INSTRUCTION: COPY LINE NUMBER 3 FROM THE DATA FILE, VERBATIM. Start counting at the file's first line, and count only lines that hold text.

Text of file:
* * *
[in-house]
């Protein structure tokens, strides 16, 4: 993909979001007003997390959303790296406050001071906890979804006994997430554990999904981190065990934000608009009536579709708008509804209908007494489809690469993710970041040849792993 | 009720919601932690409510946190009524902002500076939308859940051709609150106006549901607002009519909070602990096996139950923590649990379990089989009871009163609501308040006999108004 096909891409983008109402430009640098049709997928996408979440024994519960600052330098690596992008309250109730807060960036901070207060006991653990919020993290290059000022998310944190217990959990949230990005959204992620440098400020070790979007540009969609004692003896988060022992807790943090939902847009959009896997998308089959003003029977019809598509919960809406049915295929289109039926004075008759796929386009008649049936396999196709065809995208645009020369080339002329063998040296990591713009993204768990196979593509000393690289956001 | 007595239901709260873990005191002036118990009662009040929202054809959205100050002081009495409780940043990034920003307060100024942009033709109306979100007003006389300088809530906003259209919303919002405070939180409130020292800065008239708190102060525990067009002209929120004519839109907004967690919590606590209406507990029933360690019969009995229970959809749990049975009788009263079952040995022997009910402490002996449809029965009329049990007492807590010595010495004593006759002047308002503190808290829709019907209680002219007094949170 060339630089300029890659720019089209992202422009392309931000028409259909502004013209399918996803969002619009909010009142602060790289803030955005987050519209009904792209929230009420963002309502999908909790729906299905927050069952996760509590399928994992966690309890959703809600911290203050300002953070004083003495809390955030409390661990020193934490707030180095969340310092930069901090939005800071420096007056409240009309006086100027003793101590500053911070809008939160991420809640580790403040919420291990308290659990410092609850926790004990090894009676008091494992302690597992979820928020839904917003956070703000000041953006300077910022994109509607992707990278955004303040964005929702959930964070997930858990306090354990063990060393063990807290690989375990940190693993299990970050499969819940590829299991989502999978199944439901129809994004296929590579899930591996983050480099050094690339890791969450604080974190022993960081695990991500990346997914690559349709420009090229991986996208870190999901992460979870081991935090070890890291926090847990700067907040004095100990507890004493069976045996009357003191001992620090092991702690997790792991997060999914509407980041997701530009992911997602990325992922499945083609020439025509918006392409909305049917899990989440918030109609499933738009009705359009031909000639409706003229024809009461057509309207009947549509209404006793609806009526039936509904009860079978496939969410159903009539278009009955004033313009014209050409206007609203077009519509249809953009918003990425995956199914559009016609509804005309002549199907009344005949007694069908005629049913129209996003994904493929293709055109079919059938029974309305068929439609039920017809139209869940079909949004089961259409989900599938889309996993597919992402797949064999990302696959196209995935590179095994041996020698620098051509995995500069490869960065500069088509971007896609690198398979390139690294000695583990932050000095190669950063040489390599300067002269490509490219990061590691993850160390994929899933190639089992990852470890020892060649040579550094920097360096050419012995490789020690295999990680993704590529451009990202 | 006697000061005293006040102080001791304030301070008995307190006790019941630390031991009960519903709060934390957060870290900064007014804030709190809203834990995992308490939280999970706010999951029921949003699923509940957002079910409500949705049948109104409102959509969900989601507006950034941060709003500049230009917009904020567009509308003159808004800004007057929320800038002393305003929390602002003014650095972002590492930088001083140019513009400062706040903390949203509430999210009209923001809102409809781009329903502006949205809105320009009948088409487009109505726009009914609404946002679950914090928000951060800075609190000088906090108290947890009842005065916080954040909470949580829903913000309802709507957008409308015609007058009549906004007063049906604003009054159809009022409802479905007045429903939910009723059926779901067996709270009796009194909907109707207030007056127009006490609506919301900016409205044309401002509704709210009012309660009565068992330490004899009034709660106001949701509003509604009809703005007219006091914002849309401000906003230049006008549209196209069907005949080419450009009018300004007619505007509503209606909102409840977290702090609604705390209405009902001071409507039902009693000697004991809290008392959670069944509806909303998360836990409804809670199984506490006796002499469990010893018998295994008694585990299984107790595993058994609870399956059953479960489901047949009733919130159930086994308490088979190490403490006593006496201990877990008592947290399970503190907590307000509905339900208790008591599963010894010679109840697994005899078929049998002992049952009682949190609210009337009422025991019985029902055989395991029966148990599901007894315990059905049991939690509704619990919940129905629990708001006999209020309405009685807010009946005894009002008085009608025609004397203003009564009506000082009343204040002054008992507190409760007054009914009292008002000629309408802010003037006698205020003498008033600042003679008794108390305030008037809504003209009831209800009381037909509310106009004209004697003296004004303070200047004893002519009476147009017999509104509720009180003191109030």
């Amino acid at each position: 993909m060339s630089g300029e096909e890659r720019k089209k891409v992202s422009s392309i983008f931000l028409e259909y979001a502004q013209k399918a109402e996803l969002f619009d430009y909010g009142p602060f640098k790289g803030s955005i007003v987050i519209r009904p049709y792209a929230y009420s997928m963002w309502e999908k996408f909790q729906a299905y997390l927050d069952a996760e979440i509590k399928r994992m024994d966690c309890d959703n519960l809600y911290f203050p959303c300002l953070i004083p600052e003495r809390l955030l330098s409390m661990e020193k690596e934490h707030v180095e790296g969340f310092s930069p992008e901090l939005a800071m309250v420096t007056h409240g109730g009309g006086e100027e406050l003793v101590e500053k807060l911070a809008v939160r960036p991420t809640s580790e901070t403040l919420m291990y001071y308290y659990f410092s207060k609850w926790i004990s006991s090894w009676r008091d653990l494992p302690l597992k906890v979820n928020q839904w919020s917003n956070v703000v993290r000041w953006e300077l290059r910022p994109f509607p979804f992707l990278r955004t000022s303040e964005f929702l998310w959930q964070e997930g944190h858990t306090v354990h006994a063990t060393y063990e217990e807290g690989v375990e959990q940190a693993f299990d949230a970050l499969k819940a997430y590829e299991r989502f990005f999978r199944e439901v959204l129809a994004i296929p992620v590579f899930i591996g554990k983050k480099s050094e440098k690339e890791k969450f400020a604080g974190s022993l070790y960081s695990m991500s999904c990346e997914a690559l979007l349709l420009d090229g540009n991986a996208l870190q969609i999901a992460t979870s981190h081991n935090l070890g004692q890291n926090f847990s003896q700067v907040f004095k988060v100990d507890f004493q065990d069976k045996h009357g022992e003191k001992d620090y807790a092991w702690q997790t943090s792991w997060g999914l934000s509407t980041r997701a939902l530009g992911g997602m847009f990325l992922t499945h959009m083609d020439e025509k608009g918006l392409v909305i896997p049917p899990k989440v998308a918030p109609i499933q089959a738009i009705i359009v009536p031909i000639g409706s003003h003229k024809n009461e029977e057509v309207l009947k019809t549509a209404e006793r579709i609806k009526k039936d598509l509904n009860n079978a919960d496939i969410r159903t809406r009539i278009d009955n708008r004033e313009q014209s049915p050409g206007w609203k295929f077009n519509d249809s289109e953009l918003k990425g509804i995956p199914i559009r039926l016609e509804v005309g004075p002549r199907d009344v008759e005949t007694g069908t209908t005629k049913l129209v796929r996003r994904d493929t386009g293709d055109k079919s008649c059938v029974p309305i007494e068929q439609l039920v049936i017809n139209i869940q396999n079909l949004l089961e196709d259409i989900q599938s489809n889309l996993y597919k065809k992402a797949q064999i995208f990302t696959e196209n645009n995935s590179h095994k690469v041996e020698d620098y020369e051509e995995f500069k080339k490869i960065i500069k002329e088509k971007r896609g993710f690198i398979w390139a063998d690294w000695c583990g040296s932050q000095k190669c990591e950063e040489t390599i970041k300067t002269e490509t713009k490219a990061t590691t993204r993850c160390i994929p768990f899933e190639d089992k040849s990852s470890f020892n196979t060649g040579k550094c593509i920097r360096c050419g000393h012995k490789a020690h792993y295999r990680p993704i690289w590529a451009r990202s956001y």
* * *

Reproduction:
């Amino acid at each position: 993909m060339s630089g300029e096909e890659r720019k089209k891409v992202s422009s392309i983008f931000l028409e259909y979001a502004q013209k399918a109402e996803l969002f619009d430009y909010g009142p602060f640098k790289g803030s955005i007003v987050i519209r009904p049709y792209a929230y009420s997928m963002w309502e999908k996408f909790q729906a299905y997390l927050d069952a996760e979440i509590k399928r994992m024994d966690c309890d959703n519960l809600y911290f203050p959303c300002l953070i004083p600052e003495r809390l955030l330098s409390m661990e020193k690596e934490h707030v180095e790296g969340f310092s930069p992008e901090l939005a800071m309250v420096t007056h409240g109730g009309g006086e100027e406050l003793v101590e500053k807060l911070a809008v939160r960036p991420t809640s580790e901070t403040l919420m291990y001071y308290y659990f410092s207060k609850w926790i004990s006991s090894w009676r008091d653990l494992p302690l597992k906890v979820n928020q839904w919020s917003n956070v703000v993290r000041w953006e300077l290059r910022p994109f509607p979804f992707l990278r955004t000022s303040e964005f929702l998310w959930q964070e997930g944190h858990t306090v354990h006994a063990t060393y063990e217990e807290g690989v375990e959990q940190a693993f299990d949230a970050l499969k819940a997430y590829e299991r989502f990005f999978r199944e439901v959204l129809a994004i296929p992620v590579f899930i591996g554990k983050k480099s050094e440098k690339e890791k969450f400020a604080g974190s022993l070790y960081s695990m991500s999904c990346e997914a690559l979007l349709l420009d090229g540009n991986a996208l870190q969609i999901a992460t979870s981190h081991n935090l070890g004692q890291n926090f847990s003896q700067v907040f004095k988060v100990d507890f004493q065990d069976k045996h009357g022992e003191k001992d620090y807790a092991w702690q997790t943090s792991w997060g999914l934000s509407t980041r997701a939902l530009g992911g997602m847009f990325l992922t499945h959009m083609d020439e025509k608009g918006l392409v909305i896997p049917p899990k989440v998308a918030p109609i499933q089959a738009i009705i359009v009536p031909i000639g409706s003003h003229k024809n009461e029977e057509v309207l009947k019809t549509a209404e006793r579709i609806k009526k039936d598509l509904n009860n079978a919960d496939i969410r159903t809406r009539i278009d009955n708008r004033e313009q014209s049915p050409g206007w609203k295929f077009n519509d249809s289109e953009l918003k990425g509804i995956p199914i559009r039926l016609e509804v005309g004075p002549r199907d009344v008759e005949t007694g069908t209908t005629k049913l129209v796929r996003r994904d493929t386009g293709d055109k079919s008649c059938v029974p309305i007494e068929q439609l039920v049936i017809n139209i869940q396999n079909l949004l089961e196709d259409i989900q599938s489809n889309l996993y597919k065809k992402a797949q064999i995208f990302t696959e196209n645009n995935s590179h095994k690469v041996e020698d620098y020369e051509e995995f500069k080339k490869i960065i500069k002329e088509k971007r896609g993710f690198i398979w390139a063998d690294w000695c583990g040296s932050q000095k190669c990591e950063e040489t390599i970041k300067t002269e490509t713009k490219a990061t590691t993204r993850c160390i994929p768990f899933e190639d089992k040849s990852s470890f020892n196979t060649g040579k550094c593509i920097r360096c050419g000393h012995k490789a020690h792993y295999r990680p993704i690289w590529a451009r990202s956001y």